By Emily Gian
A strange thing happened since May during the time in which I have been on maternity leave.
I might have missed reading about it because I was preoccupied with other things, but it seems that the war on terror has been eradicated from almost every part of the globe.
It is true that in many places people are still being murdered at an alarming rate, in the most gruesome of circumstances and in seemingly ever-increasing circumstances, but the dirty deeds are no longer being perpetrated by “terrorists”, but rather by large numbers of “lone wolves”, particularly in the Middle East but elsewhere such as Nigeria.
It is also true that there are violent wars being fought in different parts causing great upheavals and movements in population giving rise to crises such as that in Europe where several governments have agreed to take in large numbers of poor refugees from places like Syria, where people are fleeing from a bloody civil war which has thus far taken a quarter of a million lives, many through the infamous barrel bombing perpetrated by the Assad regime, aided by Hezbollah.
And the large powers are struggling to contend with these groups of lone wolves throughout the world. The Russians are in Syria bombing all and sundry but we are not sure who their targets are – the lone wolves of ISIS or the rebels – but reports suggest that they are also claiming civilians in their erratic bombing sprees.
Last month, the United States took out an alleged Taliban hideout in Afghanistan which happened to be a field hospital and a number of civilians and volunteer doctors were killed while Saudi airplanes are accidentally killing civilians in large numbers in their battle against Iranian backed Houthi rebels in Yemen.
I might have been somewhat preoccupied so I missed the part where the world has looked away.
I missed the worldwide condemnation of such events although I did not miss the fact that recently, Saudi Arabia, which oppresses women and gay people and like Iran often hangs them in the streets, was elected to head the United Nations Human Rights Council.
Against this backdrop, I have managed to notice, through reading international news reports, the growing level of incitement to violence against Israelis by the Palestinian leadership (both Hamas and the Palestine Authority), in its media and its mosques. In particular, PA Chairman Mahmoud Abbas has been conspicuous in this incitement. I read his tirade about Jews desecrating Muslim and Christian holy sites with their “filthy feet” and I saw his repudiation of the Oslo Accords in the United Nations (which makes it difficult for the parties to sit down and negotiate a final peace settlement including an end to the occupation of territories and security for both sides of the conflict), and his responses to several murderous attacks on Israelis, praising the blood spilt by his own people, and I noticed his failure to condemn the shootings, firebombing and stabbings against Israeli civilians, many of which were proudly described by relatives of the perpetrators and others as righteous attacks on the Jews.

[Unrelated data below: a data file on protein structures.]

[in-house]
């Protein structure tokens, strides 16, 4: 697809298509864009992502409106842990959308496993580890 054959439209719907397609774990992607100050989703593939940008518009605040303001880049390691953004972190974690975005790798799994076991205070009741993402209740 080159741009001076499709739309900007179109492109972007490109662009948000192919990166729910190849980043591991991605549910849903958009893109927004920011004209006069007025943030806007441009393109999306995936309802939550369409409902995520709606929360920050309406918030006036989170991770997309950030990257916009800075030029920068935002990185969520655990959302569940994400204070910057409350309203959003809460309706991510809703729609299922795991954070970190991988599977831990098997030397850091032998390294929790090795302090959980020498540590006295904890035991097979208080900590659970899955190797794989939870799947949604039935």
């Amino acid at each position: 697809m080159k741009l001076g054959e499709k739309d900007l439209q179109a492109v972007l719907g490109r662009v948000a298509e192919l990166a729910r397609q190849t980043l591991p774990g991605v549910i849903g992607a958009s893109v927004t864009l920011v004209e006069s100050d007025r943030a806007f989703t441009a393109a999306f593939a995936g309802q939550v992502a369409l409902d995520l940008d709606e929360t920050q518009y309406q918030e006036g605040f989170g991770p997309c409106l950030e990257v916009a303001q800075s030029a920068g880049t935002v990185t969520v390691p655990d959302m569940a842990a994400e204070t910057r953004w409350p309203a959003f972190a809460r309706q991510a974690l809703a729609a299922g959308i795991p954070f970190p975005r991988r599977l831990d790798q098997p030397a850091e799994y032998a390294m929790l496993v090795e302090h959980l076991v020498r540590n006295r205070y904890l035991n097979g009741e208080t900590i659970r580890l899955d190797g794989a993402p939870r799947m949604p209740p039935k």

So as I sat down to write last night, I switched on Israeli television, and was faced with scenes that I have unfortunately become accustomed to seeing over the past few days. Visions of multiple terror attacks in Israel, this time two in Jerusalem where three Israelis were murdered, and another two attacks in the city of Ra’anana. In the last two weeks, there has been over 20 attacks of this nature – a terrorist approaching people and stabbing or shooting. It began with the brutal murder of Eitam and Na’ama Henkin in front of their four children while driving their car one evening, and continued with the murder of Rabbi Nehamia Lavi and Aharon Benita in Jerusalem last week. Since then, attacks have continued around the country.
So who is to blame for these savage attacks by those who happily fire at vehicles carrying Jewish families to their homes or plunge knives into women shopping in the streets? Is it the killers (or would be killers), is it those who incite the violence, or is it the ones who celebrate in the aftermath? Or perhaps it is the media which aids and abets the terrorists by attempting to deflect from the narrative of murder or attempted murder in order to blame the victim of the depraved act?
I have almost completely given up on the Australian media, and much of the international media for that matter, because even before opening a newspaper or selecting a new tab on my computer, I am almost certain how this would play out. As long as Jews are being killed and injured – silence. But when the perpetrators are dealt with, there are headlines and they invariably tell you that there was a victim – a “Palestinian killed by Israeli forces”.